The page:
Asian markets drop as inflation, recovery return to focus

HONG KONG (AFP): Fears over rising inflation and pressure on central banks to tighten monetary policy sent markets lower in Asian trade Thursday (Oct 28) as investors contemplate the end of the era of cheap cash, while spiking Covid infections act as a reminder that the pandemic is far from over.

Ongoing worries about China's vast property sector and the future of giant developer Evergrande were also in view ahead of a payment deadline, while uncertainty over Joe Biden's social spending plan was also keeping a lid on sentiment.

However, a string of healthy corporate earnings has provided a crucial boost to trading floors, helping push markets to multi-year or record highs this week, while Apple and Amazon are due to report later in the day.

Initial optimism that the global economic recovery would bound well into next year has petered out in recent months as dealers assess the impact of soaring inflation, with prices rising at rates not seen for decades in some countries owing to supply chain snarls and rocketing demand.

That has led several central banks to lift interest rates sooner than they had hoped or withdraw their easy money policies to prevent inflation from running out of control.

The Bank of Canada on Wednesday said it would end its vast bond-buying programme and flagged an interest rate hike earlier in 2022 than previously envisaged.

The move comes after finance chiefs in South Korea and New Zealand raised borrowing costs, and as the Bank of England and Reserve Bank of Australia prepare for lift-off.

Meanwhile, the Federal Reserve is expected to start tapering its vast bond-buying programme by the end of the year and hike rates in the middle of 2022.

It is hoped the European Central Bank's policy meeting later in the day will provide clarity on its own plans.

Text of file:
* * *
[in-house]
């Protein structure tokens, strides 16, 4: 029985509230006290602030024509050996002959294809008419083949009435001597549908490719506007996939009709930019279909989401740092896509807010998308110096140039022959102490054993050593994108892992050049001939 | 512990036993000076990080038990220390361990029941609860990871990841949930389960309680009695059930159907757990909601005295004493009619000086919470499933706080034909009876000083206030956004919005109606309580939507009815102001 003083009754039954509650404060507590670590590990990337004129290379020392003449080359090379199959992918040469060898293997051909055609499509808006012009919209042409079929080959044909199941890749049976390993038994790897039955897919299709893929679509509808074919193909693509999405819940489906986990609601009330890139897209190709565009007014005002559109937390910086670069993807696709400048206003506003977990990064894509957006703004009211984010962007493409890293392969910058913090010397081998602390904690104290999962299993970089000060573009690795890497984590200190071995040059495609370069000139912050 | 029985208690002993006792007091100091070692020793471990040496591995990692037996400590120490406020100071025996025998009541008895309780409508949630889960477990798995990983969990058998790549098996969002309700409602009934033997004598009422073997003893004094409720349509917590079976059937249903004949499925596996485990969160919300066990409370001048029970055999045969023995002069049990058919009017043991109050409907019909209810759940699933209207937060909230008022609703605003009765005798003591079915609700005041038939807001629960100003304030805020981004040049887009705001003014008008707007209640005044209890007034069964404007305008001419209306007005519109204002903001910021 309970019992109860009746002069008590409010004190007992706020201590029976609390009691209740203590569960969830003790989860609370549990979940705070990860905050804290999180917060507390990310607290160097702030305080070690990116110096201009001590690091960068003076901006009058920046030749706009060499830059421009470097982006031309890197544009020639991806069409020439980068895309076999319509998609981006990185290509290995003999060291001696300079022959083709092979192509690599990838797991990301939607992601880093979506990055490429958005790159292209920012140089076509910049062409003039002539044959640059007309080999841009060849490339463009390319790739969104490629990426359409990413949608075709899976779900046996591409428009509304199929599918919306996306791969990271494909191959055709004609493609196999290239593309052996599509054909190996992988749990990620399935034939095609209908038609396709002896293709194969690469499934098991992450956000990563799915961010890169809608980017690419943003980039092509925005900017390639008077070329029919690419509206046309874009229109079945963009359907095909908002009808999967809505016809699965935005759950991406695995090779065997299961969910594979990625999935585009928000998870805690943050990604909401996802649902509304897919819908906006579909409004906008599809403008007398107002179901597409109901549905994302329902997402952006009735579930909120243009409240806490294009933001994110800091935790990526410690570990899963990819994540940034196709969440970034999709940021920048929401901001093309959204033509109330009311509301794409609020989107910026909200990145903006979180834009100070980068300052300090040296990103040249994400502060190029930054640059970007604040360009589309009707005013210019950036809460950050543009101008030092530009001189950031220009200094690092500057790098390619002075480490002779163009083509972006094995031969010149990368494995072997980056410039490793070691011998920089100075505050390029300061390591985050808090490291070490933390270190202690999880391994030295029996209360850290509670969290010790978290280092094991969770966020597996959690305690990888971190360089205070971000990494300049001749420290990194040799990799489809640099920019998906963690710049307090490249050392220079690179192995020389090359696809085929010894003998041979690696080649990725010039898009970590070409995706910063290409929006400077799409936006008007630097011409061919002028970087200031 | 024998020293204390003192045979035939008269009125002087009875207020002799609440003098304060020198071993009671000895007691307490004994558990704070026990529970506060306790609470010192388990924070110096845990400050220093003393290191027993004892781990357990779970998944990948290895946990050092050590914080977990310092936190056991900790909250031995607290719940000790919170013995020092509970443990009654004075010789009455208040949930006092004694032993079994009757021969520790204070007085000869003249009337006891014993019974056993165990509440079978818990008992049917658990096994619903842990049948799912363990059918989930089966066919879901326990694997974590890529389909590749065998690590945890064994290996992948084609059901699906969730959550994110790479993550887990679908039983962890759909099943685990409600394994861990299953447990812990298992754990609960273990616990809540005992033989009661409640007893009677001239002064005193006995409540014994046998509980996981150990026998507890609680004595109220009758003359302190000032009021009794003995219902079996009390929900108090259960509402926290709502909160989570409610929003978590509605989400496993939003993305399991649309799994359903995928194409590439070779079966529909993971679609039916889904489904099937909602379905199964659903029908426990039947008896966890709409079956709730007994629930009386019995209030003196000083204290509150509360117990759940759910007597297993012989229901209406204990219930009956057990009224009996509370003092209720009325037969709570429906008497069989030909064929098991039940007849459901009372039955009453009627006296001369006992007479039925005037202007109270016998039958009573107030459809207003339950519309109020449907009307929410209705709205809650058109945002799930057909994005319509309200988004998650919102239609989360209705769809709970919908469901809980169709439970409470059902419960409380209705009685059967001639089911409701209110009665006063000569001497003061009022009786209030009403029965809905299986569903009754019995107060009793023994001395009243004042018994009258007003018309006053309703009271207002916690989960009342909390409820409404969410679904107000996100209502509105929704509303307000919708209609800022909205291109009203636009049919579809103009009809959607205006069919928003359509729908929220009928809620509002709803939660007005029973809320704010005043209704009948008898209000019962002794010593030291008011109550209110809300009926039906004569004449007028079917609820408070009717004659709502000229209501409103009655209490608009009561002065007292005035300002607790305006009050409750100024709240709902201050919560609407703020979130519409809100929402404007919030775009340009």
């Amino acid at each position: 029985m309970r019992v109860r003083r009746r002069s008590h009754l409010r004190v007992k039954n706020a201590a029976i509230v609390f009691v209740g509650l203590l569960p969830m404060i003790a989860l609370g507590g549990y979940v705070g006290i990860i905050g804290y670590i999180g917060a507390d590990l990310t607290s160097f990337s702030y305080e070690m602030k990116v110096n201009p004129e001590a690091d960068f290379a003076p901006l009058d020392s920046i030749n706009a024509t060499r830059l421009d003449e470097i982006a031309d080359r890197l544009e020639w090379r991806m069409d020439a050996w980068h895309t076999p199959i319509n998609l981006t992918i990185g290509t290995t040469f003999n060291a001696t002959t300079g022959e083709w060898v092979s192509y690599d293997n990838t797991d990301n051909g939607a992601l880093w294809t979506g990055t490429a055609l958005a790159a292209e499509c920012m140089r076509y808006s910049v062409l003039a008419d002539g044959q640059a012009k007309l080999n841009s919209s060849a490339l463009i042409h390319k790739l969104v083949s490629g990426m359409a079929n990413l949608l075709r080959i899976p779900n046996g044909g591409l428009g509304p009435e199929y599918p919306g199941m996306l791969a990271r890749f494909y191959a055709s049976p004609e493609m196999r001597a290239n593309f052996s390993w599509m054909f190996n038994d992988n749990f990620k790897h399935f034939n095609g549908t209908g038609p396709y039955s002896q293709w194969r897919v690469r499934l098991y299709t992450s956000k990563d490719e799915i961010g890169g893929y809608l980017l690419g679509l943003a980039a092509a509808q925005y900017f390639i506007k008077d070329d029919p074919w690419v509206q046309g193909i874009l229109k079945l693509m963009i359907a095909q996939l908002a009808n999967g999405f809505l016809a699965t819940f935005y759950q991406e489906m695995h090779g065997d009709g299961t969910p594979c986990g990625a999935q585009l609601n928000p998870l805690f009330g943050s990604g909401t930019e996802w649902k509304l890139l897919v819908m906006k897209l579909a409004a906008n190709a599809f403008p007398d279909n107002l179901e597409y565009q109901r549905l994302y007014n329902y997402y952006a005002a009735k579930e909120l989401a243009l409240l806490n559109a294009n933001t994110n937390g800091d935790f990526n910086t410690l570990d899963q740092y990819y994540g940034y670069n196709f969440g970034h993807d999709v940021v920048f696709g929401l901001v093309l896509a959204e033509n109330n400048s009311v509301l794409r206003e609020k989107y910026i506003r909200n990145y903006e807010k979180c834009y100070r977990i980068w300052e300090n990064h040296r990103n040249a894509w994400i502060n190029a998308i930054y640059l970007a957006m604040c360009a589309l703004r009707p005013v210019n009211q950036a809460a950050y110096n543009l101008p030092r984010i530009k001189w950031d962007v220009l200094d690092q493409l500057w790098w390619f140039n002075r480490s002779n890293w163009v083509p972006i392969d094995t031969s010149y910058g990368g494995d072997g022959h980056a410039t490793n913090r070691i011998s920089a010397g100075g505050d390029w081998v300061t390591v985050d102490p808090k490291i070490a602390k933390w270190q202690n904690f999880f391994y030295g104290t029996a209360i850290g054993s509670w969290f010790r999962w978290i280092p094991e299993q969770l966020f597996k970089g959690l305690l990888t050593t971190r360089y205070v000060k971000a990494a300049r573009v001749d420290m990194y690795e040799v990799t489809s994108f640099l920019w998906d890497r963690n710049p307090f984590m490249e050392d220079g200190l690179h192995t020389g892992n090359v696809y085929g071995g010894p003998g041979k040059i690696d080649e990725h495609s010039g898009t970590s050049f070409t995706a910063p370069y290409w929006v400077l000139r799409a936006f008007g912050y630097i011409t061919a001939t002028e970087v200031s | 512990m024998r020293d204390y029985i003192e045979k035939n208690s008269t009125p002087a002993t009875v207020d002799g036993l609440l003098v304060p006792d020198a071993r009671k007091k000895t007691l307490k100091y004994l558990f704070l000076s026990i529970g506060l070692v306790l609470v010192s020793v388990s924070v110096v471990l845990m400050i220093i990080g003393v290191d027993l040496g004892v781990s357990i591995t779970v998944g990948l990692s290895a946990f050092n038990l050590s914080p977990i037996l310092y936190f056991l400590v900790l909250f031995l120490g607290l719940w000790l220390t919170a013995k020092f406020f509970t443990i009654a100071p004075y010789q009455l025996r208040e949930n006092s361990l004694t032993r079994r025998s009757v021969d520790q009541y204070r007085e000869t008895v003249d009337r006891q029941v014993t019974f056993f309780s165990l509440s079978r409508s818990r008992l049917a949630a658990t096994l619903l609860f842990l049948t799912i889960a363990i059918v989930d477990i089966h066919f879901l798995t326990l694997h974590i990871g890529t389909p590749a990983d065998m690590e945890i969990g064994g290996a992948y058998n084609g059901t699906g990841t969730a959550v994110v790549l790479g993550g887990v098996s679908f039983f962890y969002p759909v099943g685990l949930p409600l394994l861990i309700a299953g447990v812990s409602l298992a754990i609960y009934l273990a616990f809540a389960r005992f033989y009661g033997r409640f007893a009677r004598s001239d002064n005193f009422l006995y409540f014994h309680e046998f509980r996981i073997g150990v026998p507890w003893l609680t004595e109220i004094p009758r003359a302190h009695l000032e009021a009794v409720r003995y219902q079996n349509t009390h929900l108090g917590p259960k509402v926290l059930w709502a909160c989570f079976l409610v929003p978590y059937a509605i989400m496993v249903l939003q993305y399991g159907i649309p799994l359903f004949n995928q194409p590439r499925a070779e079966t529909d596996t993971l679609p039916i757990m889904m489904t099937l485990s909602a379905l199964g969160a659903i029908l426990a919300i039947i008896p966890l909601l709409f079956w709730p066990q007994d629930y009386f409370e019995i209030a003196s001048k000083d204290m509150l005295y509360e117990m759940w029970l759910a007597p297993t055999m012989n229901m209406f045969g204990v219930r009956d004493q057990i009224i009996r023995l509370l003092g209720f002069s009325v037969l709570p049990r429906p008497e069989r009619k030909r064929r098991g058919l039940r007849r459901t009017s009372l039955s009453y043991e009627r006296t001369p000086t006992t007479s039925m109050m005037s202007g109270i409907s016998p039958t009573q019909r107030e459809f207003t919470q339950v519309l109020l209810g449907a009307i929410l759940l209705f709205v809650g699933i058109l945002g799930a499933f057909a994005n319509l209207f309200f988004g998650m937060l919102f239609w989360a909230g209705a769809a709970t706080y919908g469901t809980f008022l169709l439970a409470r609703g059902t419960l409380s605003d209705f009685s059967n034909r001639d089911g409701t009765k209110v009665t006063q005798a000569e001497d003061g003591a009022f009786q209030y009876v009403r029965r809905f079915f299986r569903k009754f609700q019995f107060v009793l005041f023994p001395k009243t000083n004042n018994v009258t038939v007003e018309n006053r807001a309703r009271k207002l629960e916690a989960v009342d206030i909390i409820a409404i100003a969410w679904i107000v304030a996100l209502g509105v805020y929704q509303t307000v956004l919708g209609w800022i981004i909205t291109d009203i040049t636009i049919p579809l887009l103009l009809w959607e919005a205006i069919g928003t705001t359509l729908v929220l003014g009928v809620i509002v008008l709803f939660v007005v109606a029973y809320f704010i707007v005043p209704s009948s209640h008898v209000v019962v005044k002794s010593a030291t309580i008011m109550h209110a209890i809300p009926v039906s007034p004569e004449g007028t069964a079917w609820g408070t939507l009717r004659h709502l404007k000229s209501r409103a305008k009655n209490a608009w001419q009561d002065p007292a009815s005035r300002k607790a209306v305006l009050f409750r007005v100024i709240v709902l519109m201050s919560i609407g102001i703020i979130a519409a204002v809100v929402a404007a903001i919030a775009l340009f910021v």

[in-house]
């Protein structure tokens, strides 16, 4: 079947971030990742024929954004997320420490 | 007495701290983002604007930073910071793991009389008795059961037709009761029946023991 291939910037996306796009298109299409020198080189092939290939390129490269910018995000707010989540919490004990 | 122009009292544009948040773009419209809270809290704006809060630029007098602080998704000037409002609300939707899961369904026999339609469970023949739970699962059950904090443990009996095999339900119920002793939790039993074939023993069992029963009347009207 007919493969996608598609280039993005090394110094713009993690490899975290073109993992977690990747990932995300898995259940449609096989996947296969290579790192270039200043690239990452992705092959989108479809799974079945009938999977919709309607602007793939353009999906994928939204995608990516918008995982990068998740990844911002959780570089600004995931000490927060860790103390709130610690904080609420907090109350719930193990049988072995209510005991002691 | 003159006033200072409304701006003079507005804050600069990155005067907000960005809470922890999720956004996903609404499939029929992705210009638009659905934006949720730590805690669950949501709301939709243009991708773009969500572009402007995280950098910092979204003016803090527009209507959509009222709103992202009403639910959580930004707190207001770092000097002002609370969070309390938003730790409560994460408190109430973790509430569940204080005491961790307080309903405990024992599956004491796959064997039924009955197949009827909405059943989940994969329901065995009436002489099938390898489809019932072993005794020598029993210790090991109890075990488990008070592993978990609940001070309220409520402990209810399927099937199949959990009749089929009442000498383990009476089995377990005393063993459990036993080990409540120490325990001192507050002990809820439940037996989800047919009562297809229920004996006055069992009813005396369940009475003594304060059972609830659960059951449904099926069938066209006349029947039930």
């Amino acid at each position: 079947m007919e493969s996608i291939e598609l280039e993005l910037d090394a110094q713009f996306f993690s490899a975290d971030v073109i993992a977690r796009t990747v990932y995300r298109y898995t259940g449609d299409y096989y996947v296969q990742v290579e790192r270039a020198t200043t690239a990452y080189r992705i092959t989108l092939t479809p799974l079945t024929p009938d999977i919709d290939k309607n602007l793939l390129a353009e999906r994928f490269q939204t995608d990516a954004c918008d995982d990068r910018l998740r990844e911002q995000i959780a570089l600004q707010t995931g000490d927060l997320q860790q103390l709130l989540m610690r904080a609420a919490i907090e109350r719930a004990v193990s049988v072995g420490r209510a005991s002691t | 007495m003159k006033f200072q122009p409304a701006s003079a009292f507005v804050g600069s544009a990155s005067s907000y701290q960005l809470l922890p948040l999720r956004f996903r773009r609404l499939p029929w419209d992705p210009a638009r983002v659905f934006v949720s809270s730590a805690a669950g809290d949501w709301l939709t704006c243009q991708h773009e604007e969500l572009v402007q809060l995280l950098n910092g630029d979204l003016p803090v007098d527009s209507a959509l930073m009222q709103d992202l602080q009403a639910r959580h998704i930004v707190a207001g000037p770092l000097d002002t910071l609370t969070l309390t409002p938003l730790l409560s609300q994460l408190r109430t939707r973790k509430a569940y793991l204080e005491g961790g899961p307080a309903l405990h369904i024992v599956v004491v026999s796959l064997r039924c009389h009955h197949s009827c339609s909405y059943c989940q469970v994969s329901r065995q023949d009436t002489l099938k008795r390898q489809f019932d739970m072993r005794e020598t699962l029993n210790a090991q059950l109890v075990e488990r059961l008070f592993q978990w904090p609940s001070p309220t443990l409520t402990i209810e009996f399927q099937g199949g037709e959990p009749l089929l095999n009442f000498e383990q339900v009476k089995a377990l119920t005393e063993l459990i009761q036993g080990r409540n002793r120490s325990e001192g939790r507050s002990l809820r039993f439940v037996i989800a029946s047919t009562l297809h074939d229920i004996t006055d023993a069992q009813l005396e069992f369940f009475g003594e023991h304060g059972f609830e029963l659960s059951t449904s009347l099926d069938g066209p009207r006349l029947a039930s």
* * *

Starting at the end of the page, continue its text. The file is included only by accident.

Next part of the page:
After a broadly negative lead from Wall Street, Asia also dropped, with Hong Kong, Shanghai, Tokyo, Seoul, Sydney, Singapore, Wellington, Taipei, Jakarta and Manila all selling off.

In Washington, Biden was battling with Democratic leaders to resolve disputes over their giant social spending plan, though some lawmakers warned a deal did not appear to be imminent.

While House Speaker Nancy Pelosi said the spending plan was "closer to passing", a key centrist senator later dismissed a new tax on billionaires to help pay for the US$1.5-$2 trillion package as a non-starter.

Oil prices fell more than two per cent to extend Wednesday's sharp drops following data showing a big gain in US inventories of crude and petrol. The figures eased concerns about a supply crunch and surging demand.

News that Iran and the European Union had agreed to restart talks on Teheran's nuclear programme added to the selling pressure, raising the prospect of more crude hitting markets if sanctions on the Middle Eastern country are eased.

Both main contracts have fallen around five per cent from their multi-year highs touched on Monday.

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